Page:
The epidermal barrier acts as a physical barrier to pathogenic organisms that attempt to penetrate the skin from the outside environment. Secretions such as sebum and sweat and their acid pH provide antimicrobial properties to skin. Microflora that normally inhabit human skin can contribute to the barrier defenses by competing for nutrients and niches that more pathogenic organisms require, by expressing antimicrobial molecules that kill or inhibit the growth of pathogenic microbes and by modulating the inflammatory response [13]. Desquamation that causes the outward movement of corneocytes and their sloughing off at the surface also serves as a built‐in mechanism inhibiting pathogens from colonizing the skin. Innate immune function of keratinocytes and other immune cells of the epidermis such as Langerhans cells and phagocytes provide additional immune protection in skin. Epidermis also generates a spectrum of antimicrobial lipids, peptides, nucleic acids, proteases, and chemical signals that together forms the antimicrobial barrier (Table 1.3). The antimicrobial peptides are comprised of highly conserved small cysteine‐rich cationic proteins that are expressed in large amounts in skin. They contain common secondary structures that vary from α helical to β sheets, and their unifying characteristic is the ability to kill microbes or inhibit them from growing. Pathways that generate and regulate the antimicrobial barrier of the skin are closely tied to pathways that modulate the permeability barrier function. Expression of endogenous AMPs coincides with the presence of a number of epidermal structural components that may become part of the permeability barrier. For instance, murine cathelin‐related antimicrobial peptide CRAMP and mBD‐3 are essential for permeability barrier homeostasis. In addition, acute and chronic skin barrier disruption lead to increased expression of murine β‐defensins (mBDs)‐1, ‐3, and ‐14, and this increase in expression is diminished when the barrier is artificially restored [13].

Table 1.3 Antimicrobial components of epidermis and stratum corneum.

Component Class of compound Localization
Free fatty acids Lipid Stratum corneum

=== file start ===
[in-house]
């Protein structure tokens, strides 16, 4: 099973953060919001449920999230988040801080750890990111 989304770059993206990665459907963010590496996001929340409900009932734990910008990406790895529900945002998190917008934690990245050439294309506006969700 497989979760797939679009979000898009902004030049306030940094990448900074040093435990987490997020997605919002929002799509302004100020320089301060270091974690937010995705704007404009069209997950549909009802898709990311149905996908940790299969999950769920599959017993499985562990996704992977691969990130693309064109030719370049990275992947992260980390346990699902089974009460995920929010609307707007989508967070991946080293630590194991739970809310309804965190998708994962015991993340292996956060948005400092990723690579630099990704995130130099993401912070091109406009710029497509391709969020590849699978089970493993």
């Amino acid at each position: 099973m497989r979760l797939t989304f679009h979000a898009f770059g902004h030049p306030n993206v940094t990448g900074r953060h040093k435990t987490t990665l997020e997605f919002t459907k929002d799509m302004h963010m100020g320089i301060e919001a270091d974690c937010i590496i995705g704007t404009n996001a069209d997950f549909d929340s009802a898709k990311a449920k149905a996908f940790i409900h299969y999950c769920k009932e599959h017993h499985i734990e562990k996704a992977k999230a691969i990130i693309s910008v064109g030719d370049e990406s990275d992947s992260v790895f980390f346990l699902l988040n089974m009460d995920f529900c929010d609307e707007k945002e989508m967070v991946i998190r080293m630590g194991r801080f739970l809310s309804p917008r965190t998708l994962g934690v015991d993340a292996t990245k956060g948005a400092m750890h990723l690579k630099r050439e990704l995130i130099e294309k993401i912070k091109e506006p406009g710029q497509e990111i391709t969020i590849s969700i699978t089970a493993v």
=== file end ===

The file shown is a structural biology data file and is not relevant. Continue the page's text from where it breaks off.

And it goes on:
Glucosyl ceramides Lipid Stratum corneum
Ceramides Lipid Stratum corneum
Sphingosine Lipid Stratum corneum
Defensins Peptides Epidermis
Cathelicidin Peptides Epidermis
Psoriasin Protein Epidermis
RNAse 7 Nucleic acid Epidermis
Low pH Protons Stratum corneum
“Toll‐like” receptors Protein signaling molecules Epidermis
Proteases Proteins Stratum corneum and epidermis

NMF and skin hydration/moisturization

NMF is a collection of water‐soluble compounds that are found in the SC (Table 1.4). These compounds compose approximately 20–30% of the dry weight of the corneocyte. Many of the components of the NMF are derived from the hydrolysis of filaggrin, a histidine‐, and glutamine‐rich basic protein of the keratohyalin granule. SC hydration level controls the protease that hydrolyzes filaggrin and histidase that converts histidine to urocanic acid. As NMF is water soluble and can easily be washed away from SC, the lipid layer surrounding the corneocyte helps seal the corneocyte to prevent loss of NMF.

In addition to preventing water loss from the organism, SC also acts to provide hydration and moisturization to skin. NMF components absorb and hold water allowing the outermost layers of the SC to stay hydrated despite exposure to the harsh external environment. Glycerol, a major component of the NMF, is an important humectant present in skin that contributes skin hydration. Glycerol is produced locally within SC by the hydrolysis of triglycerides by lipases but also taken up into the epidermis from the circulation by specific receptors present in the epidermis called Aquaporins [14]. Other humectants in the NMF include urea, sodium, and potassium lactates and PCA [9].

Table 1.4 Approximate composition of skin natural moisturizing factor.

Components % levels
Amino acids and their salts (over a dozen) 30–40
Pyrrolidine carboxylic acid (PCA) sodium salt, urocanic acid, ornithine, citrulline (derived from filaggrin hydrolysis products) 7–12
Urea 5–7
Glycerol 4–5
Glucosamine, creatinine, ammonia, uric acid 1–2
Cations (sodium, calcium, potassium) 10–11
Anions (phosphates, chlorides) 6–7
Lactate 10–12
Citrate, formate 0.5–1.0

Protection from environmental toxins and topical drugs penetration

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Nov 13, 2022 | Posted by in Dermatology | Comments Off on 1: Epidermal Barrier